• Field day fun for Aspen students

    Aspen Elementary held it’s first “Field Day” a few weeks ago, much to the delight of students and teachers.
    The brainchild of Colin Hemez, a student at Los Alamos High School and Andy Garcia, a coach at Aspen Elementary School, the students participated in many activities, including: running races, “Zumba” excercises, ball games and just some good old running around. A couple of trucks from the Los Alamos Fire Department were there too, and firefighters were on hand to demonstrate some of the more interesting tools on board as well as give tours of the trucks’ interiors.
    “It was really fun. It felt like a celebration,” Kathryn Vandenkieboom, principal of Aspen Elementary said.
    She said not only did the kids get some exercise, but they learned teamwork as well.
    “Colin was looking to do a service project and he at first thought about organizing a race,” Garcia said. But after we met it turned into a field day for the entire school.”
    According to Garcia, it was the first time the school had a field day. It’s an event they hope to make into a tradition, he added.
    “Next year, the school will be in the middle of construction but the year after that we definitely plan to continue it.”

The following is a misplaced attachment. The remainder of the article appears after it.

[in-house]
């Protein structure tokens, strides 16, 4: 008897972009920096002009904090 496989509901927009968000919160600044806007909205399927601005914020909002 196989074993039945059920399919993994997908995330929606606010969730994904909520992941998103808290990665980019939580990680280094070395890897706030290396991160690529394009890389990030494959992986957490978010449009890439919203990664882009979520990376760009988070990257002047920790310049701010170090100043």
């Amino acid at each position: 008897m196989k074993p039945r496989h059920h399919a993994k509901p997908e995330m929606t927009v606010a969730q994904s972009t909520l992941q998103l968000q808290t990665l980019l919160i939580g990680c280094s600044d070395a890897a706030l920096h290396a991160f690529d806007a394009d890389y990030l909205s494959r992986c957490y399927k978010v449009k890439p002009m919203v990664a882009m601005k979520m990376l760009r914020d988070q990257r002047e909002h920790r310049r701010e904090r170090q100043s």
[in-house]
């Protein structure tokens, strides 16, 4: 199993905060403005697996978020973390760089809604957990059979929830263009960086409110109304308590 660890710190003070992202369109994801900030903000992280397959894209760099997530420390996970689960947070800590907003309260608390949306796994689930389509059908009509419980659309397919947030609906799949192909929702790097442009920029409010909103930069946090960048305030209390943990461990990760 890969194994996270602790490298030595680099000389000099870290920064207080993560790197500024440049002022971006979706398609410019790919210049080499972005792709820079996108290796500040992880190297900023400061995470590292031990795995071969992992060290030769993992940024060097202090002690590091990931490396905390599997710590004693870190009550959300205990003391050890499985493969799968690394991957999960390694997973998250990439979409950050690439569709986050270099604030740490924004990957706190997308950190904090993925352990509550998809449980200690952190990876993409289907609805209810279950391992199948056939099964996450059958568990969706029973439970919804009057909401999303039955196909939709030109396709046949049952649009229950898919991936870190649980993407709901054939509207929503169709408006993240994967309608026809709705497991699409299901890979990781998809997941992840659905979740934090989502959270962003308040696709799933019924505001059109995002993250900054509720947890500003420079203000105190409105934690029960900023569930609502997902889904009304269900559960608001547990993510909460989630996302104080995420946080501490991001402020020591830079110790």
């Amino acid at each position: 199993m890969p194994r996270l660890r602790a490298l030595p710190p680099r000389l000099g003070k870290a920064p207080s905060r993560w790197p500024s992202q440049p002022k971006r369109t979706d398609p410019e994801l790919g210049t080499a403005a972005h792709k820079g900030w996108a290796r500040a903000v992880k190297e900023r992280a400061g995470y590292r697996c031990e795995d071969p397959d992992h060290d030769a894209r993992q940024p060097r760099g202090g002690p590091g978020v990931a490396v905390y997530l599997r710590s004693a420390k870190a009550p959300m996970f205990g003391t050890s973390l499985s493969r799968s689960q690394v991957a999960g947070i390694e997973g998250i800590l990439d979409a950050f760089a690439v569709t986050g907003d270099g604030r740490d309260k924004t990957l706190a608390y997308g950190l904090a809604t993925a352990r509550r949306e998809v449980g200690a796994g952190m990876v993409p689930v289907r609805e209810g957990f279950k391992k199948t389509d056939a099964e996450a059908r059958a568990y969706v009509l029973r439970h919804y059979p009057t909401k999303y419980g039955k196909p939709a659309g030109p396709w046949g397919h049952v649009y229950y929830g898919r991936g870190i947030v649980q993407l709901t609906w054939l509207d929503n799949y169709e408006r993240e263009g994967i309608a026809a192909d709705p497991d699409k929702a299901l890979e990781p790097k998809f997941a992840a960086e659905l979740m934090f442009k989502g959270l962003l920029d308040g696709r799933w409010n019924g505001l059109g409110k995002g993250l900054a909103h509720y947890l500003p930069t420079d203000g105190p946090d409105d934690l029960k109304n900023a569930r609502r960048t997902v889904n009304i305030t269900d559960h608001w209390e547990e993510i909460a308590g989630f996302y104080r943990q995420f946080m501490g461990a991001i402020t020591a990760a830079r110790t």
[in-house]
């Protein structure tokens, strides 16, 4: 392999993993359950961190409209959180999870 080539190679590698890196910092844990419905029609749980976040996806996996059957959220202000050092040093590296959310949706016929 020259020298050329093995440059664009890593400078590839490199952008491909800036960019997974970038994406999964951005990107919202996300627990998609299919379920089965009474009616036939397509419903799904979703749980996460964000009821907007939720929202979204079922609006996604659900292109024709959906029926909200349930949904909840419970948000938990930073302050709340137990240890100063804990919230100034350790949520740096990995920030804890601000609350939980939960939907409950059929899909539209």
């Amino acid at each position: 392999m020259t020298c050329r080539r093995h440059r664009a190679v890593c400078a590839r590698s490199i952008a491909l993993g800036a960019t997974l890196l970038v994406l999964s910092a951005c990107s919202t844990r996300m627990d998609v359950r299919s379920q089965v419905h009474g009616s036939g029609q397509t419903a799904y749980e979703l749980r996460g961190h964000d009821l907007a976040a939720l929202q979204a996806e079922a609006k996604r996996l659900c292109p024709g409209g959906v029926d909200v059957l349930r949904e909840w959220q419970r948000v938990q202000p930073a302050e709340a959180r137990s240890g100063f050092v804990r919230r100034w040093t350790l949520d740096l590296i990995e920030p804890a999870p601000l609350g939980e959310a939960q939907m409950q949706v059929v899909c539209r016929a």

• School passes new budget

    The Los Alamos Public Schools passed a budget Thursday, allocating $35.7 million for Los Alamos’ school students. The budget keeps the reading program intact for the elementary schools, but will not replace the seven retired teachers. However, there will be one “reading coach” to monitor the reading program at the elementary schools. Read about the budget in Sunday’s Los Alamos Monitor.

  • School district looks over funding snafu

    The Associated Press is reporting that New Mexico’s Public Education Department made a clerical error that added S218,076.73 in extra funding to the Los Alamos Public School District’s “at-risk” students fund.
    Each year, the PED gives schools a certain amount of funding to aid the district’s “at-risk” students. The funding amount is supposed to be based on the number of students the district has at that time. At-risk students are considered to be students who don’t attend school regularly, cannot speak English, or are considered living below poverty level.
    In the article, the PED is said to have made an alphabetical error in its annual list, due to where they placed West Las Vegas. This resulted in Los Alamos as one of the districts that received more funding than it should and others to have received less than they should, according to the article.